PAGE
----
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[Op-Ed] Deadline for Passing Budget Bill

Posted December. 02, 2008 03:38,   


Article 54, Clause II of the Constitution says the National Assembly must pass the budget bill 30 days before the beginning of a fiscal year. This means the deadline for fiscal 2009 is today, Dec. 2. In 1993, then President Kim Young-sam was especially serious about meeting this deadline in his first year in office. It was an expression of his political commitment that his civilian government was fundamentally different from previous military rulers who had seized power through a coup in violation of the Constitution. His obsession with the deadline was what sparked unprecedented controversy over the passing of a makeshift budget bill.

With the deadline approaching, Kim told then National Assembly Speaker Lee Man-sup that the deadline must be met no matter what as stipulated by the Constitution. Lee said, “We cannot rush the bill through. You were adamantly opposed to such haste when you were the chairman of the opposition party.” Kim then ordered Kim Jong-pil, then chairman of the ruling Democratic Liberal Party, to keep the deadline the next day. The bill failed to pass, however, due to an extreme backlash of the opposition party, forcing the ruling party to renegotiate with its counterpart. When both parties agreed to pass the bill five days later, Kim took a softer stance and said. “All’s well that ends well.”

Kim emphasized the importance of keeping the deadline as if it was a divine rule, but the Constitution never required meeting the deadline. At first, it only said budget bills should be deliberated and decided on by the National Assembly. The clause stipulating the deadline was inserted when the Constitution was revised in December 1962 immediately after the military coup. This shows that the military regime placed efficiency before independence of the National Assembly. The clause ironically sparked huge political controversy when a civil government took power, though never an issue under previous military governments.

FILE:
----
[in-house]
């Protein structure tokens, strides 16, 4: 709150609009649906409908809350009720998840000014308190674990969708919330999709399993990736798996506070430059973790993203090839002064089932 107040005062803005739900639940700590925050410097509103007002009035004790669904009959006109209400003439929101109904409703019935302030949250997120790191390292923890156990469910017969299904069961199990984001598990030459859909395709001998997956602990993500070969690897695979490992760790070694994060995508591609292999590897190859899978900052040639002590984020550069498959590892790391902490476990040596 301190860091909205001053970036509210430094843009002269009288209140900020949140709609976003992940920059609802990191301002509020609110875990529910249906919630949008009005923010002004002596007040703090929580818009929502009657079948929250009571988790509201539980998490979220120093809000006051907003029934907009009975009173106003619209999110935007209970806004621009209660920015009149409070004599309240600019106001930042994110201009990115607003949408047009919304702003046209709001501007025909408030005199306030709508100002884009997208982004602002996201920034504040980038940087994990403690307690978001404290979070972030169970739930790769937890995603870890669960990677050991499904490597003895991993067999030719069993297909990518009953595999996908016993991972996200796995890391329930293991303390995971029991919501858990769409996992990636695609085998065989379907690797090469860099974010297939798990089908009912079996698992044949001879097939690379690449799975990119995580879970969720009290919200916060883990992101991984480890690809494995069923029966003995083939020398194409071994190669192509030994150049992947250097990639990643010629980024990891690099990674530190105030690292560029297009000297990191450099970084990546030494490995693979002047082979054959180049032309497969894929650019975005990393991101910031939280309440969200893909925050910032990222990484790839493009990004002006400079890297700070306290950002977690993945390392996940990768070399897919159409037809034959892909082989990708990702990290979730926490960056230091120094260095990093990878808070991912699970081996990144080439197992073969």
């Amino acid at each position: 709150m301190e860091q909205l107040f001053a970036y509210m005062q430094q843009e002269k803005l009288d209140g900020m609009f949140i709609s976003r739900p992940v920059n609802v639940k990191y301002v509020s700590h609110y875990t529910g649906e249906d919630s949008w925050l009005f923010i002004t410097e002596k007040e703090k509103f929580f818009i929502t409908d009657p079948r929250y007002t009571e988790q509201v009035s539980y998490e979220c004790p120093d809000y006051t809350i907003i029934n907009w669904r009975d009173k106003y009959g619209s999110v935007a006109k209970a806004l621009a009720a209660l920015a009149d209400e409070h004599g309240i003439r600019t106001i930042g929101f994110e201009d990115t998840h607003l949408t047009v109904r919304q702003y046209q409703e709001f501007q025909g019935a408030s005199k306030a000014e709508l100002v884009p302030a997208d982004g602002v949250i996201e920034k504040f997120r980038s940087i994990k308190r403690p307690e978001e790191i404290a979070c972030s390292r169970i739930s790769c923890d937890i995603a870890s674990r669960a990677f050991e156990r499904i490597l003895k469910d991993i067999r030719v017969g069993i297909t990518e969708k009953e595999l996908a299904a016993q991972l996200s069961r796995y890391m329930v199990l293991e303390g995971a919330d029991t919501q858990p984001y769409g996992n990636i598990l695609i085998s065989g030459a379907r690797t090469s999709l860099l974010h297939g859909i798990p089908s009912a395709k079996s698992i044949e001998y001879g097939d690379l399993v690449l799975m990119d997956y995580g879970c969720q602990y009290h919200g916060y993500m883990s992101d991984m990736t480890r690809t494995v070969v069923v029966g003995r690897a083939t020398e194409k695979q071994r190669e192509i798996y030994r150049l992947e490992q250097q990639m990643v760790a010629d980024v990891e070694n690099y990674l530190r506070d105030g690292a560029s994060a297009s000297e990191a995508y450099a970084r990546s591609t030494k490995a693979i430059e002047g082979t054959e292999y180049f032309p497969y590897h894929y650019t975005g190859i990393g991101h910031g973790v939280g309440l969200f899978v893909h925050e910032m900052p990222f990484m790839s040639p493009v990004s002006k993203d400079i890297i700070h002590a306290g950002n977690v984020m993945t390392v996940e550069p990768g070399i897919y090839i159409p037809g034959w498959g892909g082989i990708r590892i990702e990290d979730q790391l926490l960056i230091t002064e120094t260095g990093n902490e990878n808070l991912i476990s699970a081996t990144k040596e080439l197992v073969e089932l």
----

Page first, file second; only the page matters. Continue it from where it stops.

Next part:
To many, this year may be reminiscent of 1993. The ruling Grand National Party has given up on meeting the official deadline of Dec. 2, but is pushing the main opposition Democratic Party to pass the budget no later than Dec. 9, the last day of the regular session of the National Assembly. Ruling party floor leader Hong Joon-pyo said, “We’re aware of the 172 seats given by the people,” indicating that his party could try to force the bill through. Politicians may once again be engrossed in heated controversy over railroading the bill, but there is one clear difference from 1993, when Kim’s obsession with the deadline was purely symbolic. This time, lawmakers must deal with the bill at a time when keeping the deadline will have real implications for the troubled economy.

Editorial Writer Kim Chang-hyeok (chang@donga.com)